WebClick Tracer

TAUSUG IN DOHA: The Badjaos and the coins 

mindaviews gamson

DOHA, Qatar (MindaNews / 23 July) — When I was a kid in Jolo, I could not be separated from my maternal grandparents whenever they were traveling. They let me go with them when they went to Bongao (in Tawi-Tawi) and Zamboanga City. That’s how clingy I was to them, most especially to my maternal grandmother, Hanina, whom I fondly called “Ina’ Maas.” 

It’s funny to remember that when we traveled, we got on the ship early because they were scared of being left behind. Well, I see that as a best practice. At least we can conveniently search for our bedding, arrange our things and take some rest. 

While waiting for the ship to sail, my “Ina’ Maas” and I used to look out at the sea and enjoy the breathtakingly beautiful view of Sulu’s mountains — Mt. Tumantangis, Mt. Dahu  and others. Likewise, to inhale and exhale the cool and relaxing sea breeze.

In those days, there were ships departing Jolo for Zamboanga even during the day. These days, departures are at night. 

I remember the first time I boarded a ship was when I was in Grade 2. That was also my first time to see a group of Badjaos assembled in an area of the sea just next to the ship. They were on board small boats, some of them with toddlers. What they were doing was so enjoyable to watch. 

Each time a vessel arrives or departs at the Jolo Wharf, these Badaos immediately position their small boats adjacent to the vessel while waiting for passengers throwing coins for them to catch or dive to get. Photo taken on 26 June 2022 by Gamson Jr Mawallil Quijano

Some thoughtful passengers who looked at them would throw coins. Some of them were catchers, others were not. But Badjaos have an outstanding ability to dive at sea. When they couldn’t catch the coins, they’d follow them to the depths of the sea. 

Sometimes they would entertain the people on the ship by singing songs in their language while playing drums at the same time. By the time they finished singing, the passengers would throw coins at them. The smile on their faces is priceless whenever they receive coins.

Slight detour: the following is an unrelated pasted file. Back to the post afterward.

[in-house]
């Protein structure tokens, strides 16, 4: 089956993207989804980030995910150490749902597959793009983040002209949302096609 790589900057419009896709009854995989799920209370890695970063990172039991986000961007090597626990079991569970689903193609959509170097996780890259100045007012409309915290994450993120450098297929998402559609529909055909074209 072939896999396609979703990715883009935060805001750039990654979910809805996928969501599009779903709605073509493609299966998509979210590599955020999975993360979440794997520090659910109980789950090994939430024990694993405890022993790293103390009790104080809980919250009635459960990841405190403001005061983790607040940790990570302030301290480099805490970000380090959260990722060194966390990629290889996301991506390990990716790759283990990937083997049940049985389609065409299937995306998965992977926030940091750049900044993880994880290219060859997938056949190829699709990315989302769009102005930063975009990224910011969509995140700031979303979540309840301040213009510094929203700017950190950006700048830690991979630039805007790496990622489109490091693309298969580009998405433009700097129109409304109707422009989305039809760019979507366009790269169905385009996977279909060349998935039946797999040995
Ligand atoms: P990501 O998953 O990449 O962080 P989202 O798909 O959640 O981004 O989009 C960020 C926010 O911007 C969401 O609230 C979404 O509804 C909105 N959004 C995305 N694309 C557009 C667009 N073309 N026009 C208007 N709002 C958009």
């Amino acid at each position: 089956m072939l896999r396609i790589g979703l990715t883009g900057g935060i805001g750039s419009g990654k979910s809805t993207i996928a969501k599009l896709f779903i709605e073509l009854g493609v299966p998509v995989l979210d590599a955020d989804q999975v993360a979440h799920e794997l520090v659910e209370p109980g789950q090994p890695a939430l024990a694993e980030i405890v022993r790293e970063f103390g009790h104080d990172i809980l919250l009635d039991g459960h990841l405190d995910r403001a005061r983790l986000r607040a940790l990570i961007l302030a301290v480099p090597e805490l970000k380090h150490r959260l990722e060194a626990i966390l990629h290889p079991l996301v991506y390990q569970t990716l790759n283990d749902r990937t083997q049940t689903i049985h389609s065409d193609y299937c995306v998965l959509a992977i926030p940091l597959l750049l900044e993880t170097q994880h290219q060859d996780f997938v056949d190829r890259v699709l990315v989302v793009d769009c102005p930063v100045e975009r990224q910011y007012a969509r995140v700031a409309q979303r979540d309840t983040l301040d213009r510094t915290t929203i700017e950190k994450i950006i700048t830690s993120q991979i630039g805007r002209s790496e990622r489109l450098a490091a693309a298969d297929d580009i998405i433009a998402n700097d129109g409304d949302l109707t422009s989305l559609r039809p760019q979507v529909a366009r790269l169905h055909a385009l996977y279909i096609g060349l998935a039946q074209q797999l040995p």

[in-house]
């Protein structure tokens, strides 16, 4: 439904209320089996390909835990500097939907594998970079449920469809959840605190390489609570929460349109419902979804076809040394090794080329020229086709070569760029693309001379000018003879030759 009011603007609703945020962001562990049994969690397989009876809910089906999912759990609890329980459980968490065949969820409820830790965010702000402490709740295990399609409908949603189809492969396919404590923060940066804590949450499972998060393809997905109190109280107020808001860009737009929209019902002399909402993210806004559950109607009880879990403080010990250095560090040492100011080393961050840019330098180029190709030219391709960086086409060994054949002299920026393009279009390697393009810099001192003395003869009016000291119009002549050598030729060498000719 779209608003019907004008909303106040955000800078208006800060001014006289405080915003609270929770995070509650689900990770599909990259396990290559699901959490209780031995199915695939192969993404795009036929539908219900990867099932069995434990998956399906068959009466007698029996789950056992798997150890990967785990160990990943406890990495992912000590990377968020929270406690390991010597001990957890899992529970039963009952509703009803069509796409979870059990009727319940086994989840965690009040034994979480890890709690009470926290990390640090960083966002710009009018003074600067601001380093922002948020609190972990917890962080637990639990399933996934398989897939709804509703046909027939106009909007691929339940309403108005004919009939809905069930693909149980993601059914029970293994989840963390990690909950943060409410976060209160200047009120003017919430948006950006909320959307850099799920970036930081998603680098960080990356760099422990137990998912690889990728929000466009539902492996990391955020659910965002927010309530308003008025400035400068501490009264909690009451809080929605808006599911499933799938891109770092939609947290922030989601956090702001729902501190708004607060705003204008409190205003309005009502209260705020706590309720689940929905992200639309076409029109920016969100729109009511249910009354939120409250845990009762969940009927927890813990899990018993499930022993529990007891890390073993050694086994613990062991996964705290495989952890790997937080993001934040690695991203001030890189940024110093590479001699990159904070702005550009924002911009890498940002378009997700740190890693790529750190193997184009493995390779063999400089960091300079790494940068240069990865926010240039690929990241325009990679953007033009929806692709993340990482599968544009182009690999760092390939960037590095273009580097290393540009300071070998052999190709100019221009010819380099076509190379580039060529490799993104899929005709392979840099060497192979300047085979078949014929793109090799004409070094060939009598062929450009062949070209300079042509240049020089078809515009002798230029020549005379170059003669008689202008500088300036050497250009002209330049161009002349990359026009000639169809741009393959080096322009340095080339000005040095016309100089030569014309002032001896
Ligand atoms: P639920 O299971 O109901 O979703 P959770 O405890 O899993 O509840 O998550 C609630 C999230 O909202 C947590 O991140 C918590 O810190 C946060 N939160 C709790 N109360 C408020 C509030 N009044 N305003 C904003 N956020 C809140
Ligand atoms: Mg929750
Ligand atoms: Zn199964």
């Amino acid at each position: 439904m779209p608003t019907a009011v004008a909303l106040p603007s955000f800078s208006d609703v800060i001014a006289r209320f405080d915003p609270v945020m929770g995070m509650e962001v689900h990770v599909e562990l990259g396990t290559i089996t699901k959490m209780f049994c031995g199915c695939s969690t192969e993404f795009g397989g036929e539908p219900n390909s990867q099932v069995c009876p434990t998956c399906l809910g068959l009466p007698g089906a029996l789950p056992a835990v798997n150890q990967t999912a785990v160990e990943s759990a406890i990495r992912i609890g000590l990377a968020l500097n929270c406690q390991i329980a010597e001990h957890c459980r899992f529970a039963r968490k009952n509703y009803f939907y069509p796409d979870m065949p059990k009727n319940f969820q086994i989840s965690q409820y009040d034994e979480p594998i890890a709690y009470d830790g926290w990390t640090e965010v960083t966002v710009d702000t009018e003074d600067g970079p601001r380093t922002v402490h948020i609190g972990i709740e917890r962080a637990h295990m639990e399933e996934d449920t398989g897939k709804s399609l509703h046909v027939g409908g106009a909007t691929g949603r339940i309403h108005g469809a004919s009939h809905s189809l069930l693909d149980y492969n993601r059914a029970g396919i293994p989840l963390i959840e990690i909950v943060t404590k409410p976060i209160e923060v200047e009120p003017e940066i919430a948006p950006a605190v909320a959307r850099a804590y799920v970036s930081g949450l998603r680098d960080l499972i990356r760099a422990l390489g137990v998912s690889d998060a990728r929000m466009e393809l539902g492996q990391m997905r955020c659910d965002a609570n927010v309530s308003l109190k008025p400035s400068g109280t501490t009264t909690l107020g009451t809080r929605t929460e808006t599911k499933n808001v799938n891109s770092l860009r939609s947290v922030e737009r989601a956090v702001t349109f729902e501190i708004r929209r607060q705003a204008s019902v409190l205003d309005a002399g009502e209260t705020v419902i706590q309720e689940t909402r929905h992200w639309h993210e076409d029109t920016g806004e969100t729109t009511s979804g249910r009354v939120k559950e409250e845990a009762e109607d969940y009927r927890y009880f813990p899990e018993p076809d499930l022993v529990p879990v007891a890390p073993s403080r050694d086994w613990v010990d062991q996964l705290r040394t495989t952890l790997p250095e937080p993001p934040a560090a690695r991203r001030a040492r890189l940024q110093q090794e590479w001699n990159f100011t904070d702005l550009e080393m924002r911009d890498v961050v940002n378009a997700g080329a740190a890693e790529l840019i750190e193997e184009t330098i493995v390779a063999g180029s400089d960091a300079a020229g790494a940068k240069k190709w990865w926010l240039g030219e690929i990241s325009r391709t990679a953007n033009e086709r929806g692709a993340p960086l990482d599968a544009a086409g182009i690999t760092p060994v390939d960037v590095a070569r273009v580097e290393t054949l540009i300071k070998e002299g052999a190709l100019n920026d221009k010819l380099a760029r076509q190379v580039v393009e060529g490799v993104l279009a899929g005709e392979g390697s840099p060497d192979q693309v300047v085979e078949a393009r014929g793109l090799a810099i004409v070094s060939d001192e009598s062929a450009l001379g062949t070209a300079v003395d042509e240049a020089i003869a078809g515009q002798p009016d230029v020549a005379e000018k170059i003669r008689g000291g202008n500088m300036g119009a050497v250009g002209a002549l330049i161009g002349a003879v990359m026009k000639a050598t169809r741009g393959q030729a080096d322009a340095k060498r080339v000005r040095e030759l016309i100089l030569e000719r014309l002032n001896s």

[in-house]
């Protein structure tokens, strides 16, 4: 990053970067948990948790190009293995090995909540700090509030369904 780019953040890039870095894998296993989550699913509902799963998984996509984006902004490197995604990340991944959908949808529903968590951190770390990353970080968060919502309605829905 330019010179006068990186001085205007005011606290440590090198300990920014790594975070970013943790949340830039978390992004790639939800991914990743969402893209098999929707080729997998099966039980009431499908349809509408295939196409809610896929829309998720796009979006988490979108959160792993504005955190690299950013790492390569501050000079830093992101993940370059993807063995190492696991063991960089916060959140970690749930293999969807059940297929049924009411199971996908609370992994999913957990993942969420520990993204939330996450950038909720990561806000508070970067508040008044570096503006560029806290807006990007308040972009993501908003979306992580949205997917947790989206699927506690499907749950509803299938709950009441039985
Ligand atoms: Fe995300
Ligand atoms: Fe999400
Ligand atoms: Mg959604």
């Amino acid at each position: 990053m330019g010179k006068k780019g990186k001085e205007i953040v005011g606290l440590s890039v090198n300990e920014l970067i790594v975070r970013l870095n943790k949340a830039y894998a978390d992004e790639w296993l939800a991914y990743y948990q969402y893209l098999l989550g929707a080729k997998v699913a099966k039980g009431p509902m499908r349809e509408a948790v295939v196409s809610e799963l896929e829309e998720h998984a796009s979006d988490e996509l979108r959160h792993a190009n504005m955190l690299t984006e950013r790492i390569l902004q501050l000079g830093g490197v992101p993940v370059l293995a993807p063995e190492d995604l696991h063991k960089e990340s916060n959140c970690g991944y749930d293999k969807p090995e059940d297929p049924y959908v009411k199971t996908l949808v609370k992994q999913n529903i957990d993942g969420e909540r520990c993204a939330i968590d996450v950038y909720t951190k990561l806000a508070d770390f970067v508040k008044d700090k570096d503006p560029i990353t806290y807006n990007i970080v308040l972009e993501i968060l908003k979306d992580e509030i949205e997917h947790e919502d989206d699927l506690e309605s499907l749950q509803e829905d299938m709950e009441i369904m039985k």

For me, I find solace in their clamor for more that resounds across the ship. It is like the sound of rain falling on the roof, the ground, trees, branches, and leaves at night time. I believe it invigorates the day of every passenger aboard the ship. 

My beloved “Ina’ Maas” would give me some coins so I could throw at them as well. This is one of the most wonderful memories of my childhood in Jolo and with my beloved “Ina’ Maas.”

At daytime, whether the ship leaves or comes, my brothers and sisters Badjao would be there. 

In my recent travel to Sulu, as the ship we embarked on prepared to moor on the Jolo wharf, nostalgia engulfed my heart when I saw my Badjao brothers and sisters in the sea still doing this old practice. 

As I looked at them from above the ship, my heart was filled with happiness. They reminded me of my precious “Ina’ Maas.” It made me feel like a kid again. I felt that my beloved “Ina’ Maas” was just standing right next to me watching me, holding my arm, and giving me coins to throw at them. This is a wonderful childhood memory that I proudly cherish. 

The Jolo wharf is one of the places that mean so much to me because it reminds me of my maternal grandparents. When I was little, we used to walk fast, jog, and hang out there early in the morning to invigorate ourselves mentally, emotionally, and physically. We do that routinely. 

Afterward, we would proceed to our favorite Lawa Coffee shop where we will eat our favorite sardines with eggs, hot pandesal with peanut butter, of course, some hot drinks like coffee and chocolate.

I recall there was an area there where my “Ina’ Maas” and I used to wade in the sea. As always, she had me in her arms. 

It is lamentable that Badjaos are sometimes underrated by some people because of their status in life. But they are an astonishing people. They play with the sea. They can stay under water for an extended period of time without diving equipment. 

Like many others, they also have precious roles in society, especially when it comes to the sea where most of them are experts. They sell a lot of seafood in the marketplace. They are industrious people who concentrate solely on their business and their simple lifestyle. 

If the stars and the moon make the dark sky beautiful at night, my Badjao brothers and sisters at daytime are the ornaments of the sea. Truly, their presence in the sea is exquisite to behold especially when you are above the ship. In fact, it brings comfort and relaxation to everyone’s heart and mind.

(Mindanawon Abroad is MindaNews’ effort to link up with Mindanawons overseas who would like to share their experiences in their adopted countries. Gamson Jr Mawallil Quijano of Sulu is a registered Radiologic Technologist who works in Doha, Qatar). 

Your perspective matters! Leave a comment below and let us know what you think. We welcome diverse viewpoints and encourage respectful discussions. Don't hesitate to share your ideas or engage with others.

Search MindaNews

Share this MindaNews story
Send us Feedback